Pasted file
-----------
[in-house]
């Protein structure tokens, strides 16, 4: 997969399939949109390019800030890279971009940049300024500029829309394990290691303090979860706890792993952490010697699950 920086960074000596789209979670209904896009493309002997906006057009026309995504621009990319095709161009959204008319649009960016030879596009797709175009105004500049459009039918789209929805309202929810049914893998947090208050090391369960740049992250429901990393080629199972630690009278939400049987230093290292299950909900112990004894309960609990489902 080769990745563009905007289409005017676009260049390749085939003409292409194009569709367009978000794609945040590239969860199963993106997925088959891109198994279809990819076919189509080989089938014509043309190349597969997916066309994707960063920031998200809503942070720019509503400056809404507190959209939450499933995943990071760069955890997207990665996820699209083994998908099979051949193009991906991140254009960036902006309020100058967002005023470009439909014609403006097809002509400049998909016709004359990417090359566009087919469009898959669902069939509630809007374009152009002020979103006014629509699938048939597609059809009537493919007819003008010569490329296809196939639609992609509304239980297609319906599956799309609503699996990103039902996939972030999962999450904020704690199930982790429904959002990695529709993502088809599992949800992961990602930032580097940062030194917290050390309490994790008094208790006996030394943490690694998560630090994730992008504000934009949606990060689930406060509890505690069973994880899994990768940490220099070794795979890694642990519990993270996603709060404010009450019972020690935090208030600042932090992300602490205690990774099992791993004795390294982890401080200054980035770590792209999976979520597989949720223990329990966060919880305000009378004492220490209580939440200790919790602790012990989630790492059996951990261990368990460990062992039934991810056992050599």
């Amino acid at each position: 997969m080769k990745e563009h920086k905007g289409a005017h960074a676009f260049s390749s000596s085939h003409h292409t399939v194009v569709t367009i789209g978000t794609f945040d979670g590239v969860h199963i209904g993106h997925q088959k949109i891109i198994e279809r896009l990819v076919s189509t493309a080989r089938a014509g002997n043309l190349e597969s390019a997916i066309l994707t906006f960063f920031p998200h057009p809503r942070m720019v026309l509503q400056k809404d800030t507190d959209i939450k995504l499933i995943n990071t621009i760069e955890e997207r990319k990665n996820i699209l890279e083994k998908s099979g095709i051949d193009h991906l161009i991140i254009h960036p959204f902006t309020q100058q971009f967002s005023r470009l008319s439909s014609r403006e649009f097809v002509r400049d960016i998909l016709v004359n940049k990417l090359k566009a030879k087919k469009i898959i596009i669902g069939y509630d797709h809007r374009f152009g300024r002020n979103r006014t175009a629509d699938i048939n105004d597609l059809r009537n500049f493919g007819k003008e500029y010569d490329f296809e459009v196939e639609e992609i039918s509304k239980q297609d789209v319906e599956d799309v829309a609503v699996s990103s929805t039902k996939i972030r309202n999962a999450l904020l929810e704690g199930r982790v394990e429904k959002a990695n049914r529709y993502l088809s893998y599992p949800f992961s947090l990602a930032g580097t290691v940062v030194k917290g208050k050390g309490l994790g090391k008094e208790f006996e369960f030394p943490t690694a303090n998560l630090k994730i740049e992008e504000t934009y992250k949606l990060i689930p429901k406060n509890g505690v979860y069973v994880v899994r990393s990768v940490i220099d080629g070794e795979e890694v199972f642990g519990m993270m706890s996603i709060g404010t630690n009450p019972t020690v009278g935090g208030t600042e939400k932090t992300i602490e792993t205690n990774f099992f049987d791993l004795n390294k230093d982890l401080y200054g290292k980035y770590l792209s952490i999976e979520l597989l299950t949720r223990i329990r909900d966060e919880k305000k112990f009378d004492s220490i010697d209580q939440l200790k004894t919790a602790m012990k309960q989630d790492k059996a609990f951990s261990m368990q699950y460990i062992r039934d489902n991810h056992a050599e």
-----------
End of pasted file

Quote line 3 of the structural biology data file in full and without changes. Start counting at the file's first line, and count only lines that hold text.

């Amino acid at each position: 997969m080769k990745e563009h920086k905007g289409a005017h960074a676009f260049s390749s000596s085939h003409h292409t399939v194009v569709t367009i789209g978000t794609f945040d979670g590239v969860h199963i209904g993106h997925q088959k949109i891109i198994e279809r896009l990819v076919s189509t493309a080989r089938a014509g002997n043309l190349e597969s390019a997916i066309l994707t906006f960063f920031p998200h057009p809503r942070m720019v026309l509503q400056k809404d800030t507190d959209i939450k995504l499933i995943n990071t621009i760069e955890e997207r990319k990665n996820i699209l890279e083994k998908s099979g095709i051949d193009h991906l161009i991140i254009h960036p959204f902006t309020q100058q971009f967002s005023r470009l008319s439909s014609r403006e649009f097809v002509r400049d960016i998909l016709v004359n940049k990417l090359k566009a030879k087919k469009i898959i596009i669902g069939y509630d797709h809007r374009f152009g300024r002020n979103r006014t175009a629509d699938i048939n105004d597609l059809r009537n500049f493919g007819k003008e500029y010569d490329f296809e459009v196939e639609e992609i039918s509304k239980q297609d789209v319906e599956d799309v829309a609503v699996s990103s929805t039902k996939i972030r309202n999962a999450l904020l929810e704690g199930r982790v394990e429904k959002a990695n049914r529709y993502l088809s893998y599992p949800f992961s947090l990602a930032g580097t290691v940062v030194k917290g208050k050390g309490l994790g090391k008094e208790f006996e369960f030394p943490t690694a303090n998560l630090k994730i740049e992008e504000t934009y992250k949606l990060i689930p429901k406060n509890g505690v979860y069973v994880v899994r990393s990768v940490i220099d080629g070794e795979e890694v199972f642990g519990m993270m706890s996603i709060g404010t630690n009450p019972t020690v009278g935090g208030t600042e939400k932090t992300i602490e792993t205690n990774f099992f049987d791993l004795n390294k230093d982890l401080y200054g290292k980035y770590l792209s952490i999976e979520l597989l299950t949720r223990i329990r909900d966060e919880k305000k112990f009378d004492s220490i010697d209580q939440l200790k004894t919790a602790m012990k309960q989630d790492k059996a609990f951990s261990m368990q699950y460990i062992r039934d489902n991810h056992a050599e």